Our requirements called for an Arduino-like microprocessor system based on the mega328P (with which we were familiar) to manage the peripherals that included a ChronoDot, a NeoPixel strip, momentary buttons for hour-minute adjustment and hour-minute colour-control potentiometers for decor-matching capability, among other features. Once the through-hole schematic was developed, the board file layout completed and the Gerber files prepared, the files were sent to China. All we could do was wait...

When the boards came back some stressful soldering sessions were undertaken to poplulate the board, prior to testing... As it turned out, the boards worked to perfection! The successful outcome of our combined efforts appears in the photo to the right (click to enlarge). As can be seen in the photo at the top of the page, the populated boards sit in a recessed well in the acrylic base, with the three NeoPixel control wires inserted up through a channel to the ring in the vertical panel. Here's a video of the board being tested:




Initial Research: Spring 2014. Of the many clock options, the ClockOS held great appeal (open source, Arduino-based, advanced CAD and electronic skills, esthetics). (P. Elia's ViaCAD approach)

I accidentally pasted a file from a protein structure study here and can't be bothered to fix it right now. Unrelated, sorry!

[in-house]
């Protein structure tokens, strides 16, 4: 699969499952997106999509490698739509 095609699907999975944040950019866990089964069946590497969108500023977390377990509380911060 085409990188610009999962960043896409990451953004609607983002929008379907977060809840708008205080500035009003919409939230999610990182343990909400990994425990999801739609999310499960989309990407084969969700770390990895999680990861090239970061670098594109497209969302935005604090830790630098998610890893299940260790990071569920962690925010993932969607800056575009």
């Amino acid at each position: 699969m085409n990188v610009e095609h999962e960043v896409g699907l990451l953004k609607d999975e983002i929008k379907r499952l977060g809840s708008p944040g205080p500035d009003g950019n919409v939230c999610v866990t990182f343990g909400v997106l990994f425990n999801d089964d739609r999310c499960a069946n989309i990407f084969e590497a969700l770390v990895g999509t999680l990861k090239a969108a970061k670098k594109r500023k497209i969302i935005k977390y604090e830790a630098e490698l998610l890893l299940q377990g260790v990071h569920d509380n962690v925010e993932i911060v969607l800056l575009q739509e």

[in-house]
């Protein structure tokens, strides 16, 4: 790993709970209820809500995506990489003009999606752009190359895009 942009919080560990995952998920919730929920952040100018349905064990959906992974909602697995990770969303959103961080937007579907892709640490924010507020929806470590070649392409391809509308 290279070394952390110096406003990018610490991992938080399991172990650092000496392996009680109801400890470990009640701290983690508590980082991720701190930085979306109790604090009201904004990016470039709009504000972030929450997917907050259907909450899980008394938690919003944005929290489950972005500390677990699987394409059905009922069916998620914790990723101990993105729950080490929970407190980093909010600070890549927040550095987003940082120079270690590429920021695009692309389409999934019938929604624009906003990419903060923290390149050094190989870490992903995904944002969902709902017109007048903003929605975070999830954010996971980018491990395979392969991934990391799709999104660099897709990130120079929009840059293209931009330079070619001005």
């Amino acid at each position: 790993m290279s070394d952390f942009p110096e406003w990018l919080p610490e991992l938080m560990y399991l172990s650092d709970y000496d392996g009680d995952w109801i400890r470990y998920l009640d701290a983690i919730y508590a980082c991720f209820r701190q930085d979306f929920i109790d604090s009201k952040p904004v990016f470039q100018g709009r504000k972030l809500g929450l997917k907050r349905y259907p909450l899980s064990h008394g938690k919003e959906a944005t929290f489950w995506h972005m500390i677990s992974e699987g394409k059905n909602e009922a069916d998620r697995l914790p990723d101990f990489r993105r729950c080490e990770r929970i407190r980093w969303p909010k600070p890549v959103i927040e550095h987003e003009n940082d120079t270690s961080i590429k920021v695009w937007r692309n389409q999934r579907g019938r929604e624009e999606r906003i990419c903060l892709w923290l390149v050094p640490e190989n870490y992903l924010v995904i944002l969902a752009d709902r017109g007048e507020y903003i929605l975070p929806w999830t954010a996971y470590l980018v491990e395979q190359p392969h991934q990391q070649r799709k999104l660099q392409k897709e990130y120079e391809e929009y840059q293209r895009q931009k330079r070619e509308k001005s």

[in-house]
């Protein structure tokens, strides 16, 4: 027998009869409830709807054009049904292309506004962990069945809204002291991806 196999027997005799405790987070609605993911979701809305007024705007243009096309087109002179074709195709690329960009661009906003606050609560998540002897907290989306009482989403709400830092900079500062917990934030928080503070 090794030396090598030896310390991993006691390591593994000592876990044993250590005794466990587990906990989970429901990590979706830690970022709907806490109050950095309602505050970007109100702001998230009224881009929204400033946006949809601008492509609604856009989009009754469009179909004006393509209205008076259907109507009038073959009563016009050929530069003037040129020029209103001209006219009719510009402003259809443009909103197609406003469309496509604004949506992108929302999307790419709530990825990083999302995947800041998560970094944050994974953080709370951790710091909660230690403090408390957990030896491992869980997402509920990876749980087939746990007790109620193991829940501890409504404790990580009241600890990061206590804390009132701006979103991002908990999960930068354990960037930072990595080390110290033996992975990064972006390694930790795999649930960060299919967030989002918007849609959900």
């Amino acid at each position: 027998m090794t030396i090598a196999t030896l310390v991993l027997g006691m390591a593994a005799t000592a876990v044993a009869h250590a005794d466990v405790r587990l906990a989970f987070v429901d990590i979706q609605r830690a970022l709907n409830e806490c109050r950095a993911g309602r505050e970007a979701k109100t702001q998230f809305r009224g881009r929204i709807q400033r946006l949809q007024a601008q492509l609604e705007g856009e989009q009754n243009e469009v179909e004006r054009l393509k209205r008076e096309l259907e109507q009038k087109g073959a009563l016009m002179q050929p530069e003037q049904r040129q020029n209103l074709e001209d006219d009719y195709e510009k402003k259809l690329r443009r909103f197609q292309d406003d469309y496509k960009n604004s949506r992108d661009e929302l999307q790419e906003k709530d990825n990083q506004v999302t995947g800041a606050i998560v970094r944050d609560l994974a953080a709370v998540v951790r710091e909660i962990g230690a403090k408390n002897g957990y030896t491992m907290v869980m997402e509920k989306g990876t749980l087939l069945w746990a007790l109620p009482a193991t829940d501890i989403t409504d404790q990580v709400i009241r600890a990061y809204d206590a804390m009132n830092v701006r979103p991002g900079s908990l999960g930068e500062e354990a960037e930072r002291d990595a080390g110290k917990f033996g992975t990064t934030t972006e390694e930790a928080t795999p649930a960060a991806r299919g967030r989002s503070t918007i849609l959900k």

Once a successful KickStarter project, the ClockOS has a permanent home. In addition to the ClockOS Manual, the following pdfs provide additional details of the design,

Here's another adaptation of the open source ClockOS project.

2014 Planning/Brainstorming Sessions

  1. Session 1 (Sep 4).
    • preference for layered development strategies: collaborative>partner>individual
    • collaborative discussion/design of wall vs desk design, power options, casing, display components,
    • partner advantage preferred for circuit design
    • significant interest in the possibility of outsourcing the PCB fabrication process (the natural next step!)
    • LEDs preferred over 7-segment displays or bargraphs
    • NeoPixels rings seem promising: NeoPixel Clock Images, NeoClock Project
  2. Session 2 (Sep ?).
    • Edge-Lit Clocks and Signs
    • Example: Holiday Christmas Card from Evil Mad Scientist Laboratories